Theopolis Podcast: The Virtue of Nationalism, with Yoram Hazony

On the latest episode of the Theopolis podcast, Peter Leithart and I are joined by the Jewish biblical and political scholar, Yoram Hazony, for a long and stimulating conversation about his recent book, The Virtue of Nationalism. I summarized and explored the thesis of that book a few weeks ago.

You can follow the Theopolis podcast on SoundcloudiTunes, and on most podcast apps. You can read show notes over on the Theopolis podcast website. You can also see past episodes I have contributed to by clicking the ‘Theopolis’ link in the bar above.

About Alastair Roberts

Alastair Roberts (PhD, Durham University) writes in the areas of biblical theology and ethics, but frequently trespasses beyond these bounds. He participates in the weekly Mere Fidelity podcast, blogs at Alastair’s Adversaria, and tweets at @zugzwanged.
This entry was posted in Audio, Economics, Ethics, Philosophy, Podcasts, Politics, Society, Theological, Theopolis. Bookmark the permalink.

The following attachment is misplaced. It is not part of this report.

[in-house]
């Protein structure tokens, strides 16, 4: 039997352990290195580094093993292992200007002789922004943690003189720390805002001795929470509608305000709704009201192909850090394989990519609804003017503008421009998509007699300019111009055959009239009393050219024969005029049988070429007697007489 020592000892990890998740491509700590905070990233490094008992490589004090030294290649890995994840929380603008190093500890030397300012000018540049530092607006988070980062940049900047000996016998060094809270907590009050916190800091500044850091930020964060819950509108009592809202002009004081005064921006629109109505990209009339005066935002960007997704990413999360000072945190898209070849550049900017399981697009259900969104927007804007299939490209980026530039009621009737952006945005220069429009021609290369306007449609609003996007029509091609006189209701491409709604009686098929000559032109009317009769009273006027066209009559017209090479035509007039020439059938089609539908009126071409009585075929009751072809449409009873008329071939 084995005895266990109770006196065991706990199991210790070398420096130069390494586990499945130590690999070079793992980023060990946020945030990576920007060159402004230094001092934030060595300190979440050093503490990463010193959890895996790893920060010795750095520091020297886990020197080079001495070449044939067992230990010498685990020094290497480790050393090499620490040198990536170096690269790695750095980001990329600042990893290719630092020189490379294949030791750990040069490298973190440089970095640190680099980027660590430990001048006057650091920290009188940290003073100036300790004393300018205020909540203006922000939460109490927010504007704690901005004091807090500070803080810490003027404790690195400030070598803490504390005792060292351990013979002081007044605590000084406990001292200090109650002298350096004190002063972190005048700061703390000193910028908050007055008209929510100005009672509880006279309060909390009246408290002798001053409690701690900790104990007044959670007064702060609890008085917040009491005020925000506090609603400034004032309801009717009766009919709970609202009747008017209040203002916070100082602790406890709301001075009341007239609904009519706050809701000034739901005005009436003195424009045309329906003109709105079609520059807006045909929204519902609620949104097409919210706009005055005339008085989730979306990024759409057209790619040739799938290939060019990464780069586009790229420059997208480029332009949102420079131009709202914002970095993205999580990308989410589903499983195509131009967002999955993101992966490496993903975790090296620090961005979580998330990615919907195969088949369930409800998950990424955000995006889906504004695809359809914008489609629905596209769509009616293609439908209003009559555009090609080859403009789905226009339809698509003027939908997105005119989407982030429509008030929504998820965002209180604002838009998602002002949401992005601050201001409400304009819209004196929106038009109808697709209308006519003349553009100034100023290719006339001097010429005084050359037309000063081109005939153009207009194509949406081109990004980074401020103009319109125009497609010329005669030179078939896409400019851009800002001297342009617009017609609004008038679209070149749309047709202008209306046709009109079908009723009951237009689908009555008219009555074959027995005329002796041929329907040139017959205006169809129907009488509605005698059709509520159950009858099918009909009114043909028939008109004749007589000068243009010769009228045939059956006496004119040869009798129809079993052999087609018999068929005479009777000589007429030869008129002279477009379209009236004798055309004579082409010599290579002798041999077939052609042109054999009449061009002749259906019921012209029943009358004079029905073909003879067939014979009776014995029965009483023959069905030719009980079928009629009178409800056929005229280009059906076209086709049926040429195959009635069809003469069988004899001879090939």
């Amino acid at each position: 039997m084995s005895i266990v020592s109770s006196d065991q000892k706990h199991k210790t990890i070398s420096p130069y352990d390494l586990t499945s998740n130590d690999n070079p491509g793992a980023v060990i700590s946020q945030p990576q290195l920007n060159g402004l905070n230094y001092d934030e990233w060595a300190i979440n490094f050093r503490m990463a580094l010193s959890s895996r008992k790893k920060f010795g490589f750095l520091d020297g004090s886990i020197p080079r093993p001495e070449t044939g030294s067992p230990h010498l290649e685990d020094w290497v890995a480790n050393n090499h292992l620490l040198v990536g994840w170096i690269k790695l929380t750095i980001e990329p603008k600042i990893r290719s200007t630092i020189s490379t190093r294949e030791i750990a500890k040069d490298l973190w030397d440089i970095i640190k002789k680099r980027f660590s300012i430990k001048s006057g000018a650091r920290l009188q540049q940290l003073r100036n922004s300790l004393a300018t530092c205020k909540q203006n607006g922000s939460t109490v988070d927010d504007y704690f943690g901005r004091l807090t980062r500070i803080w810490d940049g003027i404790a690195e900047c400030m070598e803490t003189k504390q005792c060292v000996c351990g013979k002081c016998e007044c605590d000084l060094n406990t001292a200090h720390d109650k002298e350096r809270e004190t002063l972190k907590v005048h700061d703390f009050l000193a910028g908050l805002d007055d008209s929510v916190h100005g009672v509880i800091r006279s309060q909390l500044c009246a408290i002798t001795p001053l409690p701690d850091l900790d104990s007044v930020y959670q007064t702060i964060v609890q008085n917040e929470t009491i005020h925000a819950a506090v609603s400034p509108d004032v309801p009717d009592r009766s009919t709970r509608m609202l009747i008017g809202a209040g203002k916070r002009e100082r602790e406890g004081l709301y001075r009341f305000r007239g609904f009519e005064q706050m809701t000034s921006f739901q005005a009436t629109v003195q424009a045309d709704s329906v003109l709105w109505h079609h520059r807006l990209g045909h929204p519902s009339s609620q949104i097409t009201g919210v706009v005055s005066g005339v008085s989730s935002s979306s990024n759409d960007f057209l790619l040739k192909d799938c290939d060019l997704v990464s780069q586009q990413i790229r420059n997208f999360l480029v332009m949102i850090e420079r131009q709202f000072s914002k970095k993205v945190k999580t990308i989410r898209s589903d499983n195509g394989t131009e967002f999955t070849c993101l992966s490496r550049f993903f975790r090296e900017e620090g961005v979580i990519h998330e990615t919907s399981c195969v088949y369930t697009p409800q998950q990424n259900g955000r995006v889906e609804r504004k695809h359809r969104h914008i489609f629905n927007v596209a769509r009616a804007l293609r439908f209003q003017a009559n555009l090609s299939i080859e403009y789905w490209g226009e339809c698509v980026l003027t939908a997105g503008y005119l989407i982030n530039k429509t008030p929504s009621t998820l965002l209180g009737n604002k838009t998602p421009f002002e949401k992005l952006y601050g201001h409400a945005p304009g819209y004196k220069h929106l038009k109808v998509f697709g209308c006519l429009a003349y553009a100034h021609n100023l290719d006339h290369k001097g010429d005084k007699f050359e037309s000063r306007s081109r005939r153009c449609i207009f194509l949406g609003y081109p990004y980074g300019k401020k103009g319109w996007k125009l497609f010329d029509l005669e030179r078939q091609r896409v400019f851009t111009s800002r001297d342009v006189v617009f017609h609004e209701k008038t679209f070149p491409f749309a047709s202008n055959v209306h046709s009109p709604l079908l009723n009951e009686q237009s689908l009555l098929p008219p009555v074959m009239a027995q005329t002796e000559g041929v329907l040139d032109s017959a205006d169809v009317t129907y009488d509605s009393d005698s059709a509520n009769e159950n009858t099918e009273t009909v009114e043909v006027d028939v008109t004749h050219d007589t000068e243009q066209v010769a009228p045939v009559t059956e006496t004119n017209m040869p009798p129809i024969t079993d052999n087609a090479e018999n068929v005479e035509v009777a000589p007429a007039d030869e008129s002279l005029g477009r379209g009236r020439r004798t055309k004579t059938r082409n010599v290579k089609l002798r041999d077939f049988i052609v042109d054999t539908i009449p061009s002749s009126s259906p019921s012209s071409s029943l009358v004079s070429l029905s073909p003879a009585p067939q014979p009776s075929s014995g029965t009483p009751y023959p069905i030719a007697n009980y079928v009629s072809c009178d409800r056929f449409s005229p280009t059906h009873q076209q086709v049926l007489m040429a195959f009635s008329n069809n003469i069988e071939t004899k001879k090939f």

2 Responses to Theopolis Podcast: The Virtue of Nationalism, with Yoram Hazony

  1. Alastair, thanks for posting this podcast! I thought your and Dr. Leithart’s discussion with Dr. Hazony was fascinating; in particular, I’d never thought before about the philosophical connections between Westphalia (or at least the principle under it) and a Hebrew view of the nations.

    The discussion almost went further down one of my biggest questions for nationalists, which is precisely that Christianity 1) does offer a “universal” choice of salvation or damnation for all people (even if we offer it by proclamation and persuasion instead of coercion); and 2) is meant to create brotherhood among people of “every tribe, tongue, and nation.” From what Dr. Hazony said, OT categories alone don’t seem to imply that as directly as NT teaching does.

    My question is, how do you see the “universal” or “transcultural” community of Christianity informing our love for a county and culture we share with non-Christians? If I’m supposed to pursue, in the spirit of Romans 14, kinship with people who come from a different culture than I do but share the same “eschatological citizenship”, doesn’t that relativize our non-Christian cultural heritage at least a little bit?

    My first thought is that we should 1) be wary of imperial utopian power-politics, as Hazony mentioned; 2) seek to “Christianize” whatever culture we belong to by persuasion and influence; and 3) enjoy and learn from the connections we might have with Christians of other cultures, while giving them liberty to cultivate Christianity in their culture.

    But that doesn’t seem like it leads to “positive” nationalism, so much as “negative” anti-imperialism. Nationalism seems less like a positive good.

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